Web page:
I was never one to take the concept of time too seriously.

I do not wear a watch. I have no desire to watch time go by.

As years passed, I felt compelled to take time a bit more seriously or endure the consequence of losing friends, doctors, colleagues, hairdressers and other important folks in my life.

A minute here, two minutes there. Time, after all, boils down to two hands — one large, one small — moving around in a circle. Just to complicate life a bit more, depending on where you are in this universe, you might lose a few hours or gain a few hours.

Goodness, you can innocently gain or lose a full day in the blink of an eye, simply by accommodating your desire to travel the world.

What do you make of the fact that twice a year we can simply move the clock’s hands and spring forward or fall backward? Seriously?

Hearing folks say “Time flies” or “Slow time down” is cause for more confusion.

Given all these variables, how can I possibly take time too seriously?

And another thing: I was not the best keeper of the family’s schedules. Loving my girls as much as I did and do, I eventually had to devise new methods of organization. My girls learned early in life to remind Mommy where we have to be, what time we have to be there, what special clothes we need to participate, and, most important of all, what time we need to be picked up.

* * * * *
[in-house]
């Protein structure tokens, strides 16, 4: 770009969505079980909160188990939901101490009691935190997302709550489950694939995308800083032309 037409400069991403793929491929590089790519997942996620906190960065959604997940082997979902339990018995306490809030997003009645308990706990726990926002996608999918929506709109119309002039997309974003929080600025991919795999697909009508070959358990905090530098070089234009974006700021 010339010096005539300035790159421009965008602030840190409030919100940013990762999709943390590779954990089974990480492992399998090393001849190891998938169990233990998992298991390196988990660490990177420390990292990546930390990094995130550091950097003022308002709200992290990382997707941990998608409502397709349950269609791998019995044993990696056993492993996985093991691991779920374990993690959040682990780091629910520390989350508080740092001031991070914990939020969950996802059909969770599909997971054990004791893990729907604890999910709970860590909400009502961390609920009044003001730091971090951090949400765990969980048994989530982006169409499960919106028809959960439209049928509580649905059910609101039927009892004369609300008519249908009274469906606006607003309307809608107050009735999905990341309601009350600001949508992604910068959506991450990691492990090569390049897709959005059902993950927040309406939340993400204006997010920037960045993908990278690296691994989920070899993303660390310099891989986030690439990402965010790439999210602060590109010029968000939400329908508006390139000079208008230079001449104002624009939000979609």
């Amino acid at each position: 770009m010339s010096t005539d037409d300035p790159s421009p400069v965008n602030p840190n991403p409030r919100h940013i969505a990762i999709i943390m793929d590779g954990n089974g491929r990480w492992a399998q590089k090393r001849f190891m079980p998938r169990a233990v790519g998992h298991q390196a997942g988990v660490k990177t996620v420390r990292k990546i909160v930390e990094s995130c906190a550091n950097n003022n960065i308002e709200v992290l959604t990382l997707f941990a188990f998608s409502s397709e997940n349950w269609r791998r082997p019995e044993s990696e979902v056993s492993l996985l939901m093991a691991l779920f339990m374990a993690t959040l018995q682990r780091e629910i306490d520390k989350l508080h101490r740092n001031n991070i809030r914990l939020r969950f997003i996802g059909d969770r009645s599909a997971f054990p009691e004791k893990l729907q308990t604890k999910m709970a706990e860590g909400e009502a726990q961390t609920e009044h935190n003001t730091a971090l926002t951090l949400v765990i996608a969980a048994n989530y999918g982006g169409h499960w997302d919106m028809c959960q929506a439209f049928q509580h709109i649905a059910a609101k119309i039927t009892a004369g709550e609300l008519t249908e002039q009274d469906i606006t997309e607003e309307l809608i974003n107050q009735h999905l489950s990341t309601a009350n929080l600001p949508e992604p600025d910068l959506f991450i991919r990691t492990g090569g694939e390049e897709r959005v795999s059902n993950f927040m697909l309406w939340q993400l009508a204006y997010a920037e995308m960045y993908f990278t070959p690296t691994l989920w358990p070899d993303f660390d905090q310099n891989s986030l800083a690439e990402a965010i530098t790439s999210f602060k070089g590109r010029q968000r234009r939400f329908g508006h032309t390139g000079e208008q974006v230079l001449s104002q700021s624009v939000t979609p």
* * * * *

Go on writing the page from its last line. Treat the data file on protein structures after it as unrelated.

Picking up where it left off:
They tried so hard to keep my feet to the fire (not a pleasant visual).

Yes, I admit, I was always last on carpool line. I had no patience for wasting time waiting (yet another time variable), or getting gas, or visiting with other carpooling moms.

And yet …

Weekly meals were determined on Sunday. All ingredients were purchased to be available for each night. The evening’s meal was always posted on the fridge, with cooking directions, in the event I arrived home late from work. Yet another time variable.

Snacks for my girls had to be healthy. No cwap (inside joke) in our pantry or fridge. TV was limited to one hour a week. (There’s that good old time thing again.)

Supporting these were the only two rules I insisted upon: No whining, and no lying.

I was not the kind of mom who felt I could dress my girls better than they could dress themselves. Matching was not something I worried about. Taste in clothes is a developmental process.

So, one day, when one of my girls rode her bike to school in her navy-blue knee socks and no shoes, I was actually proud of her. When two of the girls insisted on wearing their red-white-and-blue swim team bathing suits every day and every night, I simply bought them a second suit.

When one, at the tender age of 6, insisted her long, gorgeous hair must be cut — although a high point in her life and a low point in mine — her hair got cut. I don’t believe I cried for more than a few days.

I subscribed to a well-thought-out methodology and consistency to my approach to parenting. Except when I didn’t.

When it was my time for my right of passage into the coveted role of savta (grandma), everything changed. I am now free to declare: In my house, whatever my grandbabies want, my grandbabies get.

Suddenly, I understand: not enough time.